Month: November, 2017

NASA Confirms New Horizons Is Hurtling Towards Some Barren Space Rock Named 2014 MU69

Remember how excited you were last summer?

No, not because you found a booth at the state fair selling deep fried beer. I’m talking about New Horizons, sillies.

Well get ready for another bout of excitement, because NASA has greenlit New Horizons’ next target: a lump of rock out in the Kuiper Belt called 2014 MU69.

And don’t worry if you’re still exhausted from last year’s Pluto-brations (or the Juno mission’s orbital insertion happening this July 4th).

New Horizons isn’t scheduled to rendezvous with 2014 MH69 until January 1st, 2019, so you have plenty of time to get ready.




Because what better way is there to spend your New Years’ hangover than sitting in the dark and waiting for a space probe five and a half billion miles away to send a few squawks home confirming that it passed its target successfully?

But wait, you ask. Doesn’t this 2014 MU69 character sound familiar? It should.

Nineties kids will remember that in season three of Big Bad Beetleborgs, a cyborg monster called 2014 MU69 kidnaps Flabber, leading Drew, Jo, and Roland on a wild chase through the Hillhurst suburbs.

Just kidding, everyone knows that show only had two seasons.

2014 MU69 should really only sound familiar to Pluto-heads who were paying attention last August when NASA first announced the Kuiper Belt object as New Horizons’ next target. So what is new?

Well, this is NASA just doubling down, saying it has allotted funding to the mission. Yay, money!

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According To This Man, A Rocket Launch Will Prove Earth Is Flat

This Saturday you’ll be able to watch live streaming footage of a flat-earther as he tries to prove the Earth is flat.

Mike Hughes and his homemade steam-powered rocket are working till the end, tweaking the rocket that will send him on a 500 mph mile-long flight across the Mojave Desert.

The ultimate goal? To prove astronauts, government agencies, and Elon Musk wrong; that the Earth is indeed a flat disk.

To do this Hughes will climb aboard the rocket he built from scrap metal and launch himself 1,800 feet into the air in order to take photos proving the Earth is flat.




“I don’t believe in science. I know about aerodynamics and fluid dynamics and how things move through the air, about the certain size of rocket nozzles, and thrust. But that’s not science, that’s just a formula. There’s no difference between science and science fiction.” Hughes told The Associated Press.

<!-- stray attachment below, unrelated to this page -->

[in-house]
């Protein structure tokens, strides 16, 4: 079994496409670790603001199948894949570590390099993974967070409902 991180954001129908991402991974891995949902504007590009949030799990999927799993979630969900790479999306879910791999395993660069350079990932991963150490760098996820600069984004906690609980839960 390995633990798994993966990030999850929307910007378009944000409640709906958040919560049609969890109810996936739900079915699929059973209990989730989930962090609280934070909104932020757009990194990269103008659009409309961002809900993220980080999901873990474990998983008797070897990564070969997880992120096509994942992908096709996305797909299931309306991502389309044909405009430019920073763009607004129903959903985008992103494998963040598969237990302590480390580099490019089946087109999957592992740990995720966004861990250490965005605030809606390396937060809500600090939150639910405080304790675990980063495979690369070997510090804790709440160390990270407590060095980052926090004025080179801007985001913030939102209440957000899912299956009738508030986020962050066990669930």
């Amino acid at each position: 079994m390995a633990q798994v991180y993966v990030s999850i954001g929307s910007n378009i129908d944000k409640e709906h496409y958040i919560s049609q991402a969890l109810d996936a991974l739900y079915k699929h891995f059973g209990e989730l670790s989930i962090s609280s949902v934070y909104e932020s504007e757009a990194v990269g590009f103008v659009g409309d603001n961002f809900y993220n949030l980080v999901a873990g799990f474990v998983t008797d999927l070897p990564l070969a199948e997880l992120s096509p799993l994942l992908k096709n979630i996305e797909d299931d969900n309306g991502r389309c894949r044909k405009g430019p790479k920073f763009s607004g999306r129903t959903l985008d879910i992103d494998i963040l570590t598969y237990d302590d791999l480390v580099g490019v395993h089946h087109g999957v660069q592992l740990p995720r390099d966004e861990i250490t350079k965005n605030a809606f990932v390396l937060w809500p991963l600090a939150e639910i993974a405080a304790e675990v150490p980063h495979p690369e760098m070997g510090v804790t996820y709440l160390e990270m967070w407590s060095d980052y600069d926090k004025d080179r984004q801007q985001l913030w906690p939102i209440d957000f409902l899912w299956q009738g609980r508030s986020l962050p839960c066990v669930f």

While this isn’t the first time Hughes has launched himself on a homemade rocket, this will be the highest and farthest by far.

The rocket will launch from a modified mobile home in the middle of the Mojave Desert. Meanwhile, he’s noted that this is just his first phase in his flat-earth space program.

Mike Hughes, a limo-driver in California, has been in the spotlight before for his daredevil stunts. .

From a 2002 Guinness World Record limousine jump to various rocket launches, Hughes has made a name for himself with homemade stunts.

Eventually, Hughes plans to launch himself miles above the Earth and take photos of the flat Earth below.

Hughes has often cited fake NASA and SpaceX launches, noting that NASA is controlled by a group of Freemasons and somehow that means they’re all lying to us.

Thankfully, we have Hughes to debunk the round Earth claims and prove we all live on a disc. His first rocket launch was in 2014 when he rode his homemade rocket on a quarter-mile trek at Winkelman, Arizona.

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NASA’s Space Telescope Faces Cuts To Reduce Costs

Nasa plans to “downscope” one of its flagship missions to keep it within cost estimates. This almost certainly means reducing its scientific capabilities.

The Wide Field Infrared Survey Telescope (WFirst) is designed to study essential astrophysical and cosmological questions.

This ambitious mission began in 2016 when Nasa asked its scientists and engineers to come up with a mission that was as sensitive as the Hubble space telescope, but would have 100 times its field of view.

Initially, WFirst was projected to cost $1.6bn (£1.2bn), but that doubled as Nasa’s ambition grew. Earlier this year, an independent review panel found that the final cost was likely to be closer to $4bn.




This week Nasa decided to look at ways to return the costs to $3.2bn. These include using commercial rather than bespoke components and making cuts to the science instruments.

Although the cost-capping will affect the final science, it may be essential to ensure the mission goes ahead at all. In the past, NASA has cancelled missions that significantly overran their budgets.

WFirst’s primary mission is to determine the behaviour of the mysterious dark energy that is accelerating the expansion of the universe, and to map the distribution of the equally mysterious dark matter across space.

In addition, it will test a technology that will allow us to study the atmosphere of planets around other stars.

This technology is called a coronagraph, and blocks the light from a star, allowing the fainter planets to be seen around it.

Nasa will review the new design in February 2018, and decide whether to proceed to the next stage of the mission.

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Dwarf Galaxies Loom Large in Quest for Dark Matter

In its inaugural year of observations, the Dark Energy Survey has already turned up at least eight objects that look to be new satellite dwarf galaxies of the Milky Way.